Newberg: Why God Wont Go Away:

A skeptic might suggest that a biological origin to all spiritual longings and experiences, including the universal human yearning to connect with something divine, could be explained as a delusion caused by the chemical misfiring of a bundle of nerve cells. But …After years of scientific study, and careful consideration of the a neurological process that has evolved to allow us humans to transcend material existence and acknowledge and connect with a deeper, more spiritual part of ourselves perceived of as an absolute, universal reality that connects us to all that is.(157-172)

Newberg again:

…Tracing spiritual experience to neurological behavior does not disprove its realness. If God does exist, for example, and if He appeared to you in some incarnation, you would have no way of experiencing His presence, except as part of a neurologically generated rendition of reality. You would need auditory processing to hear his voice, visual processing to see His face, and cognitive processing to make sense of his message. Even if he spoke to you mystically, without words, you would need cognitive functions to comprehend his meaning, and input form the brain’s emotional centers to fill you with rapture and awe. Neurology makes it clear: there is no other way for God to get into your head except through the brain’s neural pathways. Correspondingly, God cannot exist as a concept or as reality anyplace else but in your mind. In this sense, both spiritual experiences and experiences of a more ordinary material nature are made real to the mind in the very same way—through the processing powers of the brain and the cognitive functions of the mind. Whatever the ultimate nature of spiritual experience might be—weather it is in fact an actual perception of spiritual reality—or merely an interpretation of sheer neurological function—all that is meaningful in human spirituality happens in the mind. In other words, the mind is mystical by default.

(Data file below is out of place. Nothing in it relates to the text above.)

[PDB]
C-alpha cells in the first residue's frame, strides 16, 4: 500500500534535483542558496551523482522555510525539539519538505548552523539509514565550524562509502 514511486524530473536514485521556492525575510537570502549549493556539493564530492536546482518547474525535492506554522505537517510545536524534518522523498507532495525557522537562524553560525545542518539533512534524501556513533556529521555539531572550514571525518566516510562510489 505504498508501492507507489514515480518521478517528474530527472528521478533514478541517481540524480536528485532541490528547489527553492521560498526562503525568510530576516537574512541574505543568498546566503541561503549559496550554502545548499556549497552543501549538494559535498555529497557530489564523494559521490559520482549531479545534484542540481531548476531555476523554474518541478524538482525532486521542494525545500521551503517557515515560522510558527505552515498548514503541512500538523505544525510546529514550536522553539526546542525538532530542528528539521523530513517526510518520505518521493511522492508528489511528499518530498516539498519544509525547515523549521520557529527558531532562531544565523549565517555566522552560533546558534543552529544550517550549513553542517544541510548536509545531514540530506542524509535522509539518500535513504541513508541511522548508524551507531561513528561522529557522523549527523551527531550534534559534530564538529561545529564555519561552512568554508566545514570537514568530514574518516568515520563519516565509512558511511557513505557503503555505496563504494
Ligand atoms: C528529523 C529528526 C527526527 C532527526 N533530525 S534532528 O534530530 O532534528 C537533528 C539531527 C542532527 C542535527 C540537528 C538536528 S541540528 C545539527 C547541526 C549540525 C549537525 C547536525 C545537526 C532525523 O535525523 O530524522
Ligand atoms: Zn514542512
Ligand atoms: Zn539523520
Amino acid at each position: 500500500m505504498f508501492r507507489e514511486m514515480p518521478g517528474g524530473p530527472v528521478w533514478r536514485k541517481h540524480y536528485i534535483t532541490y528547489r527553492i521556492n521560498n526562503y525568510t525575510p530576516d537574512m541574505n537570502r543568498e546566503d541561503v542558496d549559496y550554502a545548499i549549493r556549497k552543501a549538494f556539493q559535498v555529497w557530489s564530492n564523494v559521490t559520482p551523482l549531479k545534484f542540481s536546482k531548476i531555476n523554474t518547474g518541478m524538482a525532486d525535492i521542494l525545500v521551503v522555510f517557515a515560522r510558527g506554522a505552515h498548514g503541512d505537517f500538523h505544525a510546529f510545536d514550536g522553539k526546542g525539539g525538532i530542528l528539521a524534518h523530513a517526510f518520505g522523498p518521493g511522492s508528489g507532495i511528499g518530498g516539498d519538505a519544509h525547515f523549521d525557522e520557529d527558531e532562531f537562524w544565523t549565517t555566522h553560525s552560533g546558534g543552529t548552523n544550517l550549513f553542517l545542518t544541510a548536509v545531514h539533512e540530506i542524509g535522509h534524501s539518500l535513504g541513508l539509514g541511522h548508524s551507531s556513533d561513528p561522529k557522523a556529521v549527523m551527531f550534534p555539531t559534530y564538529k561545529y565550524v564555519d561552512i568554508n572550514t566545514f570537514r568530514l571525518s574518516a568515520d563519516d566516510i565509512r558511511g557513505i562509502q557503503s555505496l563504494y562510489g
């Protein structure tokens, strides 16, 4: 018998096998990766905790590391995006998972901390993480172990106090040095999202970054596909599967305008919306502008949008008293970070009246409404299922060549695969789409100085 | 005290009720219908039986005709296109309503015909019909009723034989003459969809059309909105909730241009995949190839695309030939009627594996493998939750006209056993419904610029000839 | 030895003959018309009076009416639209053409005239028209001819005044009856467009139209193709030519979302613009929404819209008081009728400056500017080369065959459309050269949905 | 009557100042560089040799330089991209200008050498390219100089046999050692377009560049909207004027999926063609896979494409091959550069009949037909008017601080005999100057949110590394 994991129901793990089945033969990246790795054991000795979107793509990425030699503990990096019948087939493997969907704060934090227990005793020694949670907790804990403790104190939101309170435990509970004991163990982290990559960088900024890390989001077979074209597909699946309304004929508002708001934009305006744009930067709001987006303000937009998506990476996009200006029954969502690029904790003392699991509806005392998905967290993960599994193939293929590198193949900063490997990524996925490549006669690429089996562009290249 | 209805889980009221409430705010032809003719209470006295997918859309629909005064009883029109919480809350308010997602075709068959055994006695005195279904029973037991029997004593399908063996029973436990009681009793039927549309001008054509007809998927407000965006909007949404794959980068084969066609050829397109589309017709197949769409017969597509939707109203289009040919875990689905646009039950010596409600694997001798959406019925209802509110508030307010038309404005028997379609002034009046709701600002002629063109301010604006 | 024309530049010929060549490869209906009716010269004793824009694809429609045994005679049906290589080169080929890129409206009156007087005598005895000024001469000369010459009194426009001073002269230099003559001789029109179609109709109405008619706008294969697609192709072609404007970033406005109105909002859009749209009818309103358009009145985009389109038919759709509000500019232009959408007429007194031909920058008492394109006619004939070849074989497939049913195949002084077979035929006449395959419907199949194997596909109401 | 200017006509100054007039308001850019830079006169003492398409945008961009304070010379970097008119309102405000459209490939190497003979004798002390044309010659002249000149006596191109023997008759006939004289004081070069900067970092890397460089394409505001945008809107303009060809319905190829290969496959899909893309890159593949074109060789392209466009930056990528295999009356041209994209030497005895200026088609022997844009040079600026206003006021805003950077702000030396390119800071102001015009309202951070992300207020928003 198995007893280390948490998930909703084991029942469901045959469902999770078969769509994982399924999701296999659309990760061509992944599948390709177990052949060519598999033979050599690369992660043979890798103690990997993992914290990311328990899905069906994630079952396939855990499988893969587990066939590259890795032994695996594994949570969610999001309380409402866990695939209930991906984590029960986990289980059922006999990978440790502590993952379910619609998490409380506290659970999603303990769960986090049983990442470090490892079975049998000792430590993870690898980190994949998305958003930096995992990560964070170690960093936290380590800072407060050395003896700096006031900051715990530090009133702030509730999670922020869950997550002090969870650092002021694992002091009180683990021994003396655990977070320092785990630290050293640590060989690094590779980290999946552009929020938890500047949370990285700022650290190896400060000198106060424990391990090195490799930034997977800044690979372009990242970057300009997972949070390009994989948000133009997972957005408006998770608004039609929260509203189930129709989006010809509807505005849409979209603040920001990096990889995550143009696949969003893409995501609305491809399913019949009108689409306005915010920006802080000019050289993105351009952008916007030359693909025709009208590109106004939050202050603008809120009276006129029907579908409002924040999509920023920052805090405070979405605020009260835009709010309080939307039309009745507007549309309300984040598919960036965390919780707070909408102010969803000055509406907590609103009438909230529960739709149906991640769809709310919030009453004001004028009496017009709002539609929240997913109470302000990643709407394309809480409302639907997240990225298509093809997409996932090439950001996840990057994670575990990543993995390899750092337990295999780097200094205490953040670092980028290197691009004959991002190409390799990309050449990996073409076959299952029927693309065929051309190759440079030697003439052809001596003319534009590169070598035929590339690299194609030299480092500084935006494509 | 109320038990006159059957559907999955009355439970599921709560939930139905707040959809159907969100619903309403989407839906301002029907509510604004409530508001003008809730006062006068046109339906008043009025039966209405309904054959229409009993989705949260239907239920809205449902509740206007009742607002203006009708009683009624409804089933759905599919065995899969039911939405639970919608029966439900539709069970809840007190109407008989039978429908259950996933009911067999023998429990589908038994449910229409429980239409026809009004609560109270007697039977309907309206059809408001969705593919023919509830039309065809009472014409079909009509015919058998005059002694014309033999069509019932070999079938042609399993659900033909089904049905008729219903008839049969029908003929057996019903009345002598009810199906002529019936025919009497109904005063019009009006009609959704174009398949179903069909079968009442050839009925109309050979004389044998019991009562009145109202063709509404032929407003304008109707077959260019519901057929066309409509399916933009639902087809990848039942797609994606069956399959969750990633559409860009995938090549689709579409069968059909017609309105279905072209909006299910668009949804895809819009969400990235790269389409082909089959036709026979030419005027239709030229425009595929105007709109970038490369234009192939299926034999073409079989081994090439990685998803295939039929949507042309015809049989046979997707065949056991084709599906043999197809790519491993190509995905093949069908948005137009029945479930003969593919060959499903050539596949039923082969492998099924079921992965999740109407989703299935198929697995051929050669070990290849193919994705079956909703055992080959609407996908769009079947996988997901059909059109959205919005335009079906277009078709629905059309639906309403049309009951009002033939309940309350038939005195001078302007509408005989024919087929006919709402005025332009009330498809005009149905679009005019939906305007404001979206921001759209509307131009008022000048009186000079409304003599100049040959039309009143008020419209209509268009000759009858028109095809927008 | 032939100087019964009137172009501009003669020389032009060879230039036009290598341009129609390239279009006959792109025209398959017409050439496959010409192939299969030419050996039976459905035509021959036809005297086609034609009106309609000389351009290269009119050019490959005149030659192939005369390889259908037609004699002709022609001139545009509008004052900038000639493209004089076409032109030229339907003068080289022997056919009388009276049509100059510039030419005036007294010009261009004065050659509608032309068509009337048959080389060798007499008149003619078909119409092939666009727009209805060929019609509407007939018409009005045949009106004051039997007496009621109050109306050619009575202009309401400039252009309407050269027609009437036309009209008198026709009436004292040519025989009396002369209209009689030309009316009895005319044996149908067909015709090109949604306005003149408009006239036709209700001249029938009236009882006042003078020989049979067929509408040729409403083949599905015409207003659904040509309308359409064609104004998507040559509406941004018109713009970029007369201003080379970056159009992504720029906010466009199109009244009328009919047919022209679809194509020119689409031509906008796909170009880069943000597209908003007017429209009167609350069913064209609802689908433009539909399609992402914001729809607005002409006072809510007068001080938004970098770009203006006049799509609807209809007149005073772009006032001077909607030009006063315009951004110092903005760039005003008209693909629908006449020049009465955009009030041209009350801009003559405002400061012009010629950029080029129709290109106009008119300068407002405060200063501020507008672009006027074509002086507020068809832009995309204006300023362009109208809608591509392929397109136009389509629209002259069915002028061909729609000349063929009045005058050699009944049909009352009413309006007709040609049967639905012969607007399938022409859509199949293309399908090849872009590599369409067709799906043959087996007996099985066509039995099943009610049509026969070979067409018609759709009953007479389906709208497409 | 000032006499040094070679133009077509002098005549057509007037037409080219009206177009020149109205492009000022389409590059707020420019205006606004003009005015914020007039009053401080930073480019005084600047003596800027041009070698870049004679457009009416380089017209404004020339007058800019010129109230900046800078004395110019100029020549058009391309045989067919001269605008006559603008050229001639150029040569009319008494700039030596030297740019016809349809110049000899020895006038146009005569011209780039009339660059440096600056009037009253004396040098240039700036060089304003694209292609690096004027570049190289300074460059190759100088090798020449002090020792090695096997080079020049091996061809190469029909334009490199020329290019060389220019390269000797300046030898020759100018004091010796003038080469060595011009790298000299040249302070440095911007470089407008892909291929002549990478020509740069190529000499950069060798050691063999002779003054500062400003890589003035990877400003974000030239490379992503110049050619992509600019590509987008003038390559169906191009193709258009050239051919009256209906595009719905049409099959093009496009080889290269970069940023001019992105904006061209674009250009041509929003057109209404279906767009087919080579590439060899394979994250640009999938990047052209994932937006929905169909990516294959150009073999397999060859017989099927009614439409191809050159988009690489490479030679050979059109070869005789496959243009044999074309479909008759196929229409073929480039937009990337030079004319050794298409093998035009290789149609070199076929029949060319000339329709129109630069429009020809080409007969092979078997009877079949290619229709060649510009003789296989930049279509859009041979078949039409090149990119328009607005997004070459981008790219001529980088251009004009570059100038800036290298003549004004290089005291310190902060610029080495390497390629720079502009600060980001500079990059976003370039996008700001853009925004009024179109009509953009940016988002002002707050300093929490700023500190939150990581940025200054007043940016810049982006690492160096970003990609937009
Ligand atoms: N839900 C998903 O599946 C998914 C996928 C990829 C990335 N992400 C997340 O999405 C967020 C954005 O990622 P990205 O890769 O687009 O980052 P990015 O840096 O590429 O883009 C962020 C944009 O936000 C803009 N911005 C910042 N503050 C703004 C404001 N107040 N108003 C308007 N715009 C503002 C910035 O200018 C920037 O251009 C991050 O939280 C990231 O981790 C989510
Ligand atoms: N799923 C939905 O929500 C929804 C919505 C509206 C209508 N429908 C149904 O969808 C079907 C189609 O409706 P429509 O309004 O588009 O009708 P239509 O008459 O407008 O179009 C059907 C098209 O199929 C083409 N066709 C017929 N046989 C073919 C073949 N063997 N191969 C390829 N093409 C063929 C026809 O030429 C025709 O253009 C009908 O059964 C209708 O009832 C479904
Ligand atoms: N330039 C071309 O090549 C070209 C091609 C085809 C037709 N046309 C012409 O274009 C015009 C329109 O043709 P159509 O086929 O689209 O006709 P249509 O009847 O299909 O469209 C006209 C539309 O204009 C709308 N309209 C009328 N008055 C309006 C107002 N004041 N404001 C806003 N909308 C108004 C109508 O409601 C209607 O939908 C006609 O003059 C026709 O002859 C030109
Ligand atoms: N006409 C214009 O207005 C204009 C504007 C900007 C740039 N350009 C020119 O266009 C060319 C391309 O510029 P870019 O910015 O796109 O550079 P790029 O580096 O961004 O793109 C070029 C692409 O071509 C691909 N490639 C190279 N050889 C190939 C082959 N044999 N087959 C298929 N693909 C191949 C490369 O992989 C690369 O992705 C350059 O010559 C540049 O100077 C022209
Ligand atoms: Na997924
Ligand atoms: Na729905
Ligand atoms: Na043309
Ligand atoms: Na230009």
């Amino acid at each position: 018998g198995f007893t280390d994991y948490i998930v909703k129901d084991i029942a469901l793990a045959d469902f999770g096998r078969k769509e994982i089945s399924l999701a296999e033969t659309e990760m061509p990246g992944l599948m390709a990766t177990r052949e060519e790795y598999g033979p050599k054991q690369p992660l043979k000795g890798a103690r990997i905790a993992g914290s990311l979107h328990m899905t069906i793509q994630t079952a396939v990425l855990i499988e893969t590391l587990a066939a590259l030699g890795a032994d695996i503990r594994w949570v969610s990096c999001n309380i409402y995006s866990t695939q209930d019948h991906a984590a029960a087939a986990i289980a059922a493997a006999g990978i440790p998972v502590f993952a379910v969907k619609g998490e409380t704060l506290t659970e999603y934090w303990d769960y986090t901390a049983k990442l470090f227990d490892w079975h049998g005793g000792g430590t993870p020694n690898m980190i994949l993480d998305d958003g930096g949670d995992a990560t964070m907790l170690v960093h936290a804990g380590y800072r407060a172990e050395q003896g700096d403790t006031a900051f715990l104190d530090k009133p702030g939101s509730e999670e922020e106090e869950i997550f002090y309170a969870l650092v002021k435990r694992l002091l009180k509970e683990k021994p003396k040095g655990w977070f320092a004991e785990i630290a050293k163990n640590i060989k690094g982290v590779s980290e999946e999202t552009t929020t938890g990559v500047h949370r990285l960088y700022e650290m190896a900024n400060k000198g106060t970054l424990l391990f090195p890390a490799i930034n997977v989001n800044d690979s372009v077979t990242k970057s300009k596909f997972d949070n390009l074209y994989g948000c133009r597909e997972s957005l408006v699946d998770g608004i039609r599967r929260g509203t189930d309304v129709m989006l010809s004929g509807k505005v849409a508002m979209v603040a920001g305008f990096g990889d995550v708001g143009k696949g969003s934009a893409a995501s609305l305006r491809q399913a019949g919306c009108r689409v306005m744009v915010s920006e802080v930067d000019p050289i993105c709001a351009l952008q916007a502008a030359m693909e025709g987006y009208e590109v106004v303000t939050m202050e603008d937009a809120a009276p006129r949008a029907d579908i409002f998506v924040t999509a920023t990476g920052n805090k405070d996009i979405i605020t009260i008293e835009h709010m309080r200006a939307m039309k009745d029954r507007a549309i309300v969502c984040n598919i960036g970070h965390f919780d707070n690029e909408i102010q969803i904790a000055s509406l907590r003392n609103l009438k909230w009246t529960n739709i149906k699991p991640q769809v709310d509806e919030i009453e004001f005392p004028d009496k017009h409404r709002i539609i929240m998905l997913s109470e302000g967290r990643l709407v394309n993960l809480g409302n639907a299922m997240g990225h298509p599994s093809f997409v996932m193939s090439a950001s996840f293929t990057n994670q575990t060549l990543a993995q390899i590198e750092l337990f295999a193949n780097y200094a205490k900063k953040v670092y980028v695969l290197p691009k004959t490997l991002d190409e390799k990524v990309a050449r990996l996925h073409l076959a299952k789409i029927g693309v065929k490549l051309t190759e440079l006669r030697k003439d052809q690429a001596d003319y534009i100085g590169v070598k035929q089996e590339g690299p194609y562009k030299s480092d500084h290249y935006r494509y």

The second problem I have with this statement is that Joe wants us to honestly believe that neurologists can "never show that the serotonin is the actual cause of the transformation effets that occur long term over the life span of the subject many years subsequent." Now this might very well be true (anticlimactic, no?), but it's a rather deceptive point and completely irrelevant.